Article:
Navigating Non-Conformity • How I Re-invented my Career + Business Identities 16 Times (Part 1)
Navigating Non-Conformity • How I Re-invented my Career + Business Identities 16 Times (Part 2)
There is an art and a science to non-conformity... as well as a price... and many, many, many rewards... and multiple soul wrenching trade-offs along the way. It's an intricate (aka neurotic) dance. Freedom is the dream. But freedom isn't for sissies.
Here is the story of how I re-invented my career and business identities 16 times, how I arrived at each identity, the grit score (the blood, sweat, and tears required to get there), the magic score (the amount of serendipity and synchrodestiny involved), the fears, the reasons why I walked away, the lessons extracted and of course, what the critics had to say.
May they expand your sense of wonder and embolden your quest for freedom!
Identity no. 1 • Computer Teacher
What lead me here • My high school hired me to be their after school computer teacher for the elementary school class, aka babysitter, because I scored 129% in my programming class and was the only one to graduate the computer science track, with a final average of 109%. It was surely cheaper to hire me than an adult or a licensed professional :P
Grit: 18/10 | Magic: 2/10.
Why I left • IT can be dry and boring, 1's and 0's. Teaching IT was even more boring, especially to kids who had to be there and who weren't interested in learning.
Name that fear • Am I really going to throw away 9 loooooog years of blood, sweat, tears, education and training in engineering to be happy, to love what I do, to wake up and look forward to my day and my life?
Greatest takeaways • Just start. Start with whatever is right in front of you, whatever is offered to you. I worked my ass off to get earn that offer, so I'll take it! Never did I ever imagine that designing my first teaching curriculum would lead me to my Unleash Your Masterclass signature program, where I teach others how to create a masterclass curriculum, 21 years later.
Identity no. 2 • Web Designer
What lead me here • Through computer science classes, I fell in love with game design and animation. Give me a Pentium I and GFA Basic and I'll immerse you in a world of awe and childhood glee, with a game I built called "<YourFirstName> Phone Home". You're a chubby little alien trying to outrun "Men in Black" in corn fields, win at Blackjack to collect a radio antenna, and 'pew-pew' shoot down government spaceships with a joystick, to get back home. God, I loved that game! Lost all sense of time and space creating that adventure.
Add Netscape 4.0 and chirping dial-up modems into the picture and I transferred that passion to web design. I made so many website from pure passion, pure creativity that people started paying me for a website of their own.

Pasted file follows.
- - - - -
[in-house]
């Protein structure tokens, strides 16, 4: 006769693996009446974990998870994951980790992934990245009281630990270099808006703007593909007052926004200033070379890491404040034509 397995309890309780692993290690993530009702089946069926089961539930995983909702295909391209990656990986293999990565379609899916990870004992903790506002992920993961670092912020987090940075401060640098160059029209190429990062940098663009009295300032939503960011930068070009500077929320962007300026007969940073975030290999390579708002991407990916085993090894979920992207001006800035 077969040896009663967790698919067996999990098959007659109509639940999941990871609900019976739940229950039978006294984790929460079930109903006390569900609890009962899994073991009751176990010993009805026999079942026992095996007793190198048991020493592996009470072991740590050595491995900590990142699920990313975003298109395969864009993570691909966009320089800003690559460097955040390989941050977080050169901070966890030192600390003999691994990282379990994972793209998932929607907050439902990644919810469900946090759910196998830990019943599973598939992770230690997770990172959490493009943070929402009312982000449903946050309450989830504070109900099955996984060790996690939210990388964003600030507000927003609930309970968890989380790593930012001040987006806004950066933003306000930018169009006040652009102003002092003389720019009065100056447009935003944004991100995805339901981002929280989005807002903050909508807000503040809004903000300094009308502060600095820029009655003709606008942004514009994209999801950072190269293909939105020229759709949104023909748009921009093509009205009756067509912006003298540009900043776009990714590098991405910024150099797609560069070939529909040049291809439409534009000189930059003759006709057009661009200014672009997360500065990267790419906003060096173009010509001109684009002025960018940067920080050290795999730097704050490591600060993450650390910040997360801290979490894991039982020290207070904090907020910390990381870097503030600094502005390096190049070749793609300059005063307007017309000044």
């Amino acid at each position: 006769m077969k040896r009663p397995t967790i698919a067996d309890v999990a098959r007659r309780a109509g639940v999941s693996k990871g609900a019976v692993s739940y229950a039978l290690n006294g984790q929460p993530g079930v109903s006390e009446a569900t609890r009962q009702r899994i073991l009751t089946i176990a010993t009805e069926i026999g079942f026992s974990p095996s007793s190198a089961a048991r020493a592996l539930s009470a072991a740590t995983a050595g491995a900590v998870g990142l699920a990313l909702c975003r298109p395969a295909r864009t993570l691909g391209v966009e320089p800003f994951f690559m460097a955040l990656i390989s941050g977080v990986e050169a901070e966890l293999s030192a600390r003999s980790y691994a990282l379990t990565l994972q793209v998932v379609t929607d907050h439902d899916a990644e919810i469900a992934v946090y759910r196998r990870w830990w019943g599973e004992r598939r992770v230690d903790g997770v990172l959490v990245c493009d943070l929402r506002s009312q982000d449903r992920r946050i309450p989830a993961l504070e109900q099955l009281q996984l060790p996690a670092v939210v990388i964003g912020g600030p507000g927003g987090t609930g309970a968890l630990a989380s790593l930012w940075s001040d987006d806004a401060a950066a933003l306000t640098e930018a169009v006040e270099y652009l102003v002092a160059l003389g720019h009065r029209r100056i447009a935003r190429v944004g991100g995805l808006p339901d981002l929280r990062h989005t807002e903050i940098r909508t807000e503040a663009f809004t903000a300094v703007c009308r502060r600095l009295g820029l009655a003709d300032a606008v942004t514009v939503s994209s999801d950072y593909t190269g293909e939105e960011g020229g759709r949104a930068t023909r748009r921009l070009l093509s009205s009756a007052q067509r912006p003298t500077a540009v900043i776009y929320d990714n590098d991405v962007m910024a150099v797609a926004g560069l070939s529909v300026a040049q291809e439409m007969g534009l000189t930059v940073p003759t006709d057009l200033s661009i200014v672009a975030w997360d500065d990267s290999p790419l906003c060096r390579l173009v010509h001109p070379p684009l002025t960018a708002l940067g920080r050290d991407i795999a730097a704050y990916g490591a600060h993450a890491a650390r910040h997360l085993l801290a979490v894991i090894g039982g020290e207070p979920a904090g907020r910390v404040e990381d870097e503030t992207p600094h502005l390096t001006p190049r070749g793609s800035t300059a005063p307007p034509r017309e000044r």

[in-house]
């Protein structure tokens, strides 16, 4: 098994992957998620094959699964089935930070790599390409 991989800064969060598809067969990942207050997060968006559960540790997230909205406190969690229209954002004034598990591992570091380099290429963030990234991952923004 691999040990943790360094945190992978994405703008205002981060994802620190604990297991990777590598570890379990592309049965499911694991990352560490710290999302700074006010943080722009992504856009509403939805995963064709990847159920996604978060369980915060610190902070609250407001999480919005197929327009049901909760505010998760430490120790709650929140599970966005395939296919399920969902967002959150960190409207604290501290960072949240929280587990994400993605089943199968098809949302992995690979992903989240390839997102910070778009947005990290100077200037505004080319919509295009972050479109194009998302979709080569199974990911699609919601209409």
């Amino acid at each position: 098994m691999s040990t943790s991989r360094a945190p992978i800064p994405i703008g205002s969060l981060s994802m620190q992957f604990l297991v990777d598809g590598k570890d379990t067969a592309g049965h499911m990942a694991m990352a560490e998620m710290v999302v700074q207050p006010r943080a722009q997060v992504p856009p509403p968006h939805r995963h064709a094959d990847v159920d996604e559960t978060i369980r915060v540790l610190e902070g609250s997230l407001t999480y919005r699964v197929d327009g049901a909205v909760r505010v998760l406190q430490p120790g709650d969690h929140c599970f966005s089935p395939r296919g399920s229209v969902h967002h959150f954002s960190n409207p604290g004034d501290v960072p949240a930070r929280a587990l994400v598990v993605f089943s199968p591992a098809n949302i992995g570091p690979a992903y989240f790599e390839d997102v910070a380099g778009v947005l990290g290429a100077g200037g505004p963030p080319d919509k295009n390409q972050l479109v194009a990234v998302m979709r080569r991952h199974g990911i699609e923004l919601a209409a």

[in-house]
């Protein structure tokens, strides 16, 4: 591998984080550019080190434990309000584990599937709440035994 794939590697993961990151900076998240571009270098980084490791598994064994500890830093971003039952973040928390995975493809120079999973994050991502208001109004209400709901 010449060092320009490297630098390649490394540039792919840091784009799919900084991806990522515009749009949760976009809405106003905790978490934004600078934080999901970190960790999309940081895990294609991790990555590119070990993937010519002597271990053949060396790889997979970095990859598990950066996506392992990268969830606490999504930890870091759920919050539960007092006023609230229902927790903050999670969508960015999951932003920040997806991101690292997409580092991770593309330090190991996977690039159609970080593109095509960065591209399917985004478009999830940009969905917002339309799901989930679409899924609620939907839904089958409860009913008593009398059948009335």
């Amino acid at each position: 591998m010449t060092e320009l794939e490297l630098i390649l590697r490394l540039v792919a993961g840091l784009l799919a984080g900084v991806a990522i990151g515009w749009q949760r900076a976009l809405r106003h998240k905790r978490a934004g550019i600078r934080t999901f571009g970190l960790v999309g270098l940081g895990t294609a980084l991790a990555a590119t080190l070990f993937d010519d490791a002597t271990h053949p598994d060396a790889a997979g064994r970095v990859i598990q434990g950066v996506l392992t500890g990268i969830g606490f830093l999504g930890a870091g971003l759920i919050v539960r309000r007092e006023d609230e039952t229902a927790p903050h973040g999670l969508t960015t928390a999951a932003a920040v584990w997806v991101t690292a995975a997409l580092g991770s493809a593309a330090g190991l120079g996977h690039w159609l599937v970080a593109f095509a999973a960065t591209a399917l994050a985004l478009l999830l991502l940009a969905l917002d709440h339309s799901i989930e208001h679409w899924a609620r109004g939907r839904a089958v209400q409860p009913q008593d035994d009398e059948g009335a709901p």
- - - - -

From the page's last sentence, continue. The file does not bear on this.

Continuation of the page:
Grit: 2/10 | Magic: 14/10.
Why I left • My doctor alerted me multiple times of my spinal curvature, due to long hours hunched over the computer. Between the dark circles around my eyes and the chronic pain between my shoulder blades, I had to stop.
Name that fear • Am I really going to throw away a lucrative freelancing gig that I'm good at and like to do good in the world?
Overcoming fear • I listened to my heart, not my head. I followed my inner passion, not external expectations.
Greatest takeaways • There are NO wrong paths... The ride has only just begun. No matter if you're at career/biz identity number 1 or number 111.
Critics corner • "I'm not sure you should let this go... how will you pay the family bills and secure the parents' retirement?" and "And how will pay your own bills and secure your own retirement?"
Identity no. 3 • CNC Machinist
What lead me here • Naturally drawn to structures and systems, I joined a robotics club. I was the only gal in the group and our mentor, Steve, at the machine shop where we made robot parts [lol! what a funny phrase to say], pulled me out of the crowd. He taught me how to lathe a stainless steel coupling. Mine turned out better than his, hehe, so he hired me to work for McGill University full-time, during the summer. I got to work with VERY expensive CNC machinery, on multi-million dollar aerospace projects. So cool!!! We are friends until this day, over 20 years later!
Grit: 3/10 | Magic: 12/10.
Name that fear • "What if the boys get jealous and kick me out of the team?" Fear of being ostracized.
Why I left • If you think paper cuts hurt, imagine hot metal shaving cuts! With 10 bandages on 10 fingers, I didn't want to smell like industrial coolant or be a burly mechanic dude anymore. I loved crafting with my hands, but at this rate I'd have no fingers left!
Greatest takeaways • Mentors make ALL the difference. Before this, my mission in life was to be invisible and safe. Steve / Debbie / Mr. Johnson yanked me out of my shell. They saw me <insert gushing tears of gratitude>. For the first time in my life, I felt seen.
Critics corner • "You bring dishonour to the family. You did not follow in your father's footsteps." (He was a mechanical engineer.)
Identity no. 4 • Banking Service Rep
What lead me here • Blood, sweat and tears. Straight A's, innumerous philanthropic initiatives, and historic wins at national and international science + tech competitions earned me a full ride to McGill University AND two work terms at a bank. Career 180! I took the job, thinking this was my ONE chance to become the BEST white man and eldest son I could be.
Grit: 14/10 | Magic: 6/10.
Name that fear • "What if dad disowns me because I didn't stay in tech to create and sell the next Yahoo or Youtube for millions like he wanted me to?" Fear of criticism, fear of being ostracized, and fear of loss of love and safety.
Why I left • OMG customers are NOT always right. I've never met more whiny adults in my life, trying to blame the bank for their disorganization, procrastination or lack of planning. Banking bored me to tears and customer support sucked my soul dry.
Greatest takeaways • The cost of misery is too high a price, I'm not paying it! It takes courage and trust to walk away from a cushy, sure thing.
Critics corner • "You could have made it, settled down, gotten married and had kids. What's wrong with you? Why won't you 'play house' like the rest of us?"
Identity no. 5 • Aerospace Engineer
What lead me here • Not yet knowing about introversion, I went back to the sciences thinking, "Bleh, I'm not a people person. Keep the whinny customers away from me." Thanks to tons of extracurricular leadership roles, my work with Engineers Without Borders, and gracefully handling full-time studies AND full-time work, I earned 3 prestigious fellowships for women in S.T.E.M at Canada's national research institutes. "FINALLY!!! A perk for being a woman, ONE single perk! Woot woot!" I thought. I moved from East to West coast, worked at an astrophysics research lab, perched on a mountain, surrounded by snow-capped peaks and lakes. My fellows and I had sooo much fun together, using the million-dollar telescopes to watch the meteor showers, hee hee.
Grit: 16/10 | Magic: 5/10.